Remarkable Ohio

Results for: oil-industry

, OH

A team of Battelle researchers played a major role in developing one of the 20th century’s most innovative and commercially successful ideas–xerography. In 1944, Battelle recognized the merits of a crude experiment in electrophotography demonstrated by an independent inventor. A licensing agreement with Haloid, later renamed Xerox, moved this basic technology to the marketplace in a fully automated office copier machine. Xerography forged a new way to manage information and improve global communication and, at the same time created a multi-billion dollar industry.

, OH

Born on September 21, 1918, golf course architect Jack Kidwell attended Columbus Central High School where he became the Ohio School State Golf Champion in 1937. Kidwell was the owner and operator of Beacon Light Golf Course from 1937-1971. He was inducted into both the Southern Ohio PGA Hall of Fame and the Ohio Golf Association Hall of Fame in 1997. He was the founding father of Hurdzan/Fry Golf Course Design and the inspirational leader to this day. Kidwell was a true giant of the golf industry and has been named the person having the most influence on golf in the state of Ohio over the past 200 years. He was married to his wife Geraldine “Jerry” Kidwell for 57 years and they had four daughters, Sally, Shirley, Kathy, and Jody. Jack Kidwell died on April 29, 2001.

Cleveland

, OH

The West Park African American community began in 1809 with the first black settler and one of the earliest residents of the area, inventor and farmer George Peake. With the growth of the railroad industry, African Americans were encouraged to move into the area to work at the New York Central Round House and Train Station located in Linndale. First among these, in 1912, were Beary Frierson and Henry Sharp. As more and more African Americans came, African American institutions followed. In 1919, Reverend Thomas Evans and the families of Herndon Anderson and Joseph Williams founded St. Paul A.M.E. Church, the first black congregation on Cleveland’s West Side. Reverend D.R. Shaw, the Ebb Strowder family and Iler Burrow established the Second Calvary Baptist Church in 1923. Both became pillars of the community.

W. McMicken Avenue
Cincinnati

, OH

The Brewery District contains the majority of Cincinnati’s remaining breweries and associated structures such as icehouses, bottling buildings, offices, and stables. With the first brewery north of Liberty Street founded in1829, German immigrants fueled the growth of the brewing industry; by 1891, Cincinnati breweries produced over four barrels of beer per resident annually, almost twice as much as any other city in the nation. The brick breweries were typically designed in the Romanesque Revival style, and larger complexes often covered multiple city blocks. To produce the lager style beer common by 1860, typically very deep basements were dug or tunnels were cut into hillsides for the lagering process. At the height of production, 18 of the 36 breweries in greater Cincinnati were operating in Over-the-Rhine and the West End. Prohibition in 1919 closed most of the breweries permanently.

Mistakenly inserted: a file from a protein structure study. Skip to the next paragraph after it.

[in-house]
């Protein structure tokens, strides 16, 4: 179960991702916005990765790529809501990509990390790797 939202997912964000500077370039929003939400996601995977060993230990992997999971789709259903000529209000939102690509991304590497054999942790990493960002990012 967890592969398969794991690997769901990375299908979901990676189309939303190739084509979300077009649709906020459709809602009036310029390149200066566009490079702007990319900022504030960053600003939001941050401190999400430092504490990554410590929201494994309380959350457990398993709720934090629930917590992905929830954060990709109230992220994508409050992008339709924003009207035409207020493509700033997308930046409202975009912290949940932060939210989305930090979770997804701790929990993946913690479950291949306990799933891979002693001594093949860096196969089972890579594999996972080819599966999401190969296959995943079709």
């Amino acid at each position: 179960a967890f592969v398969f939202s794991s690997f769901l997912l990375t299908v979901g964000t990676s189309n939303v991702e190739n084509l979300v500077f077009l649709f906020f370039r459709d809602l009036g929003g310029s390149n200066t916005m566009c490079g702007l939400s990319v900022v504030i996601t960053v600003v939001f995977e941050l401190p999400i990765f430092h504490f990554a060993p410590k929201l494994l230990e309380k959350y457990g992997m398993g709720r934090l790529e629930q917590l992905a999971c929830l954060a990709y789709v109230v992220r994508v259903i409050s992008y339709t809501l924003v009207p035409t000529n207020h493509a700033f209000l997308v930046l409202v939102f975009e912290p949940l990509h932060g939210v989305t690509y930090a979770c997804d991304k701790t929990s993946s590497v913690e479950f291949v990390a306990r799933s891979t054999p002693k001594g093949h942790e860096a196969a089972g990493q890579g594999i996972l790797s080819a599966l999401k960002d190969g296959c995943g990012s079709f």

3666 Carnegie Avenue
Cleveland

, OH

Organized efforts to establish an eight-hour workday existed as early as 1866 in the United States. The Cleveland Rolling Mills Strikes of 1882 and 1885, as part of this almost-70-year struggle, contributed to the establishment of the eight-hour workday. Both strikes challenged the two-shift, twelve-hour workday in addition to seeking recognition of the Amalgamated Association of Iron, Steel, and Tin Workers. The first strike – by English, Welsh, and Irish skilled workers – was at the Newburgh Rolling Mills, a major producer of steel rails for the rapidly expanding railroad industry that once stood near this site. It was quickly broken when unskilled Polish and Czech immigrants, unaware of the ongoing labor dispute, were hired. The strike ended when these new workers did not support the union. (continued on other side)

131 W Park St
Westerville

, OH

Here lived the reformers of the Anti-Saloon League of America who led the movement that turned the United States “dry” in 1920 with the 18th Amendment prohibiting the manufacture, sale or transportation of intoxicating liquor. Moving its headquarters to Westerville in 1909, the League built a publishing house that buried the liquor industry in a 10-year avalanche of books, pamphlets and periodicals that helped win Prohibition and made Westerville the “Dry Capital of the World.” Rev. Purley A. Baker (1858-1924), the League’s general superintendent, bought 11 acres and erected his rustic home at Park and Grove streets in 1910. (Continued other side)

Corner of Forest Hill Blvd. and Lee Blvd.
Cleveland Heights

, OH

Beginning in 1873, oil magnate and philanthropist John D. Rockefeller purchased 700 acres of land in East Cleveland Township, now located in East Cleveland and Cleveland Heights. A failed hotel built in 1874-1875 served as the family’s summer home until it was destroyed by fire in 1917, although Rockefeller’s son, John, Jr., continued to visit the grounds. The Rockefellers spent much of their time outdoors, where they built on the land’s natural beauty and carefully designed and built carriage, foot and bridle paths, scenic views, lakes, a lily pond, stone bridges, a horse track and a gold course. John, Jr. purhcased all of his father’s Forest Hill property in 1923 and continued to buy adjacent land.